Members of Congress often gripe about the decline of American power and influence, pointing their fingers at dangerous developing economies across the sea. However, their time would be better spent using those fingers to cast some long overdue votes.


William Christou is a student at the university of Florida, majoring in Middle Eastern Studies and Economics, with a minor in Spanish and Arabic. He has a passion for promoting political literacy and empowering individuals through knowledge.

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5 Responses to “Reauthorize the Export-Import Bank”

  1. Me Who says:

    What do you think of risks to the US economy and, more specifically, US workers that are present in a ‘glibalized’ approach? Those can’t be ignored or reduced to ‘isolationism’.

  2. Me Who says:

    Wasn’t it confirmed during congressional hearings that the greater portion of ex-im loans were going to non-US owned or operated businesses? In effect, hurting US businesses both small and large is what this exim bank does under the false guise of helping small US businesses.

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  4. taxicolor says:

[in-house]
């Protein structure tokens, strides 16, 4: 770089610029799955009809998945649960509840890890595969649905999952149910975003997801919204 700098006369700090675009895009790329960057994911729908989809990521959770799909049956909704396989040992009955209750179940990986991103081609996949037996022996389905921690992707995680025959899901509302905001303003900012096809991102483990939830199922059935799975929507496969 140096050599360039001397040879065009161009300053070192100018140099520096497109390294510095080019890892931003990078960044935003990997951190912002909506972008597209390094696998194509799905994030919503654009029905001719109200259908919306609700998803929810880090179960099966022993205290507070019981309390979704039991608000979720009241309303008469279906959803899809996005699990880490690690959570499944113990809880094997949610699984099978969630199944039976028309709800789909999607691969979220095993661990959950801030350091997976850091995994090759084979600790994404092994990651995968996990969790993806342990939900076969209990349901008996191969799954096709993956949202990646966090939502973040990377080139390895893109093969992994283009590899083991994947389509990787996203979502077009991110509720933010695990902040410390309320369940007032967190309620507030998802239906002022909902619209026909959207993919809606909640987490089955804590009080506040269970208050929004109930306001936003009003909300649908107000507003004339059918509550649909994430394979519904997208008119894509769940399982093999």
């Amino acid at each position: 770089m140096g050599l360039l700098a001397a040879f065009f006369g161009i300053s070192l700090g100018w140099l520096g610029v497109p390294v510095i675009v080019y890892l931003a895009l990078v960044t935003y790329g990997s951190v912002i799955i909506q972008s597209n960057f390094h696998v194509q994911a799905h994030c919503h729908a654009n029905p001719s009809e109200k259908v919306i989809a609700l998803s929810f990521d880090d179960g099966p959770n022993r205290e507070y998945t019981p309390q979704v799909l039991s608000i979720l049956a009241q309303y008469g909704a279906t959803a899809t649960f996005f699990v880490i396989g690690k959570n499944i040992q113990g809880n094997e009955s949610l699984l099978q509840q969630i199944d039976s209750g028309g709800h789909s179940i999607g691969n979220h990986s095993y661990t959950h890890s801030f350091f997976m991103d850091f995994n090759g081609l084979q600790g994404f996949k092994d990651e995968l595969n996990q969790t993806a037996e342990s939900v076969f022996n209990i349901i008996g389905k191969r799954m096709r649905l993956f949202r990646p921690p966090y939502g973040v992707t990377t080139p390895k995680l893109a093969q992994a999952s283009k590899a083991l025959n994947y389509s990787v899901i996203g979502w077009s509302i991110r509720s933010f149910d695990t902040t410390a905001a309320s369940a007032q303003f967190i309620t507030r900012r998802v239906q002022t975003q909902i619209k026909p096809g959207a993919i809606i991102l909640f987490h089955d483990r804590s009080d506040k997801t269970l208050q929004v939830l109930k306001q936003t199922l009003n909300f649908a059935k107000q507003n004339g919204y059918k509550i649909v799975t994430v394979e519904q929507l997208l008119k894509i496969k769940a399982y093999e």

Great article William. I learned a lot about something that I didn’t understand before. Thanks.

  5. Indigo says:

    It’s tempting to fall back on an ideological reflex and say, If Bernie Sanders is against it, I’m against it. Admittedly, the world economic scene is reorganizing itself and redistributing where the power lies. Meanwhile, our conservative representatives are hell-bent on proving that government is a destructive force that works against their lessez-faire capitalist values. The sum total of their intransigence is to disconnect contemporary American business from global practices. I think a piece-meal approach, such as advocating a profound reorganization of the import-export bank, is a minor issue in the much larger framework of the shifting global paradigm in the face of isolationist ignorance in our government. The voters have chosen their representatives and their representatives have chosen to retreat from the world or to control it. So far, controlling it hasn’t worked. As the Wall Street expression goes, we’re SOL.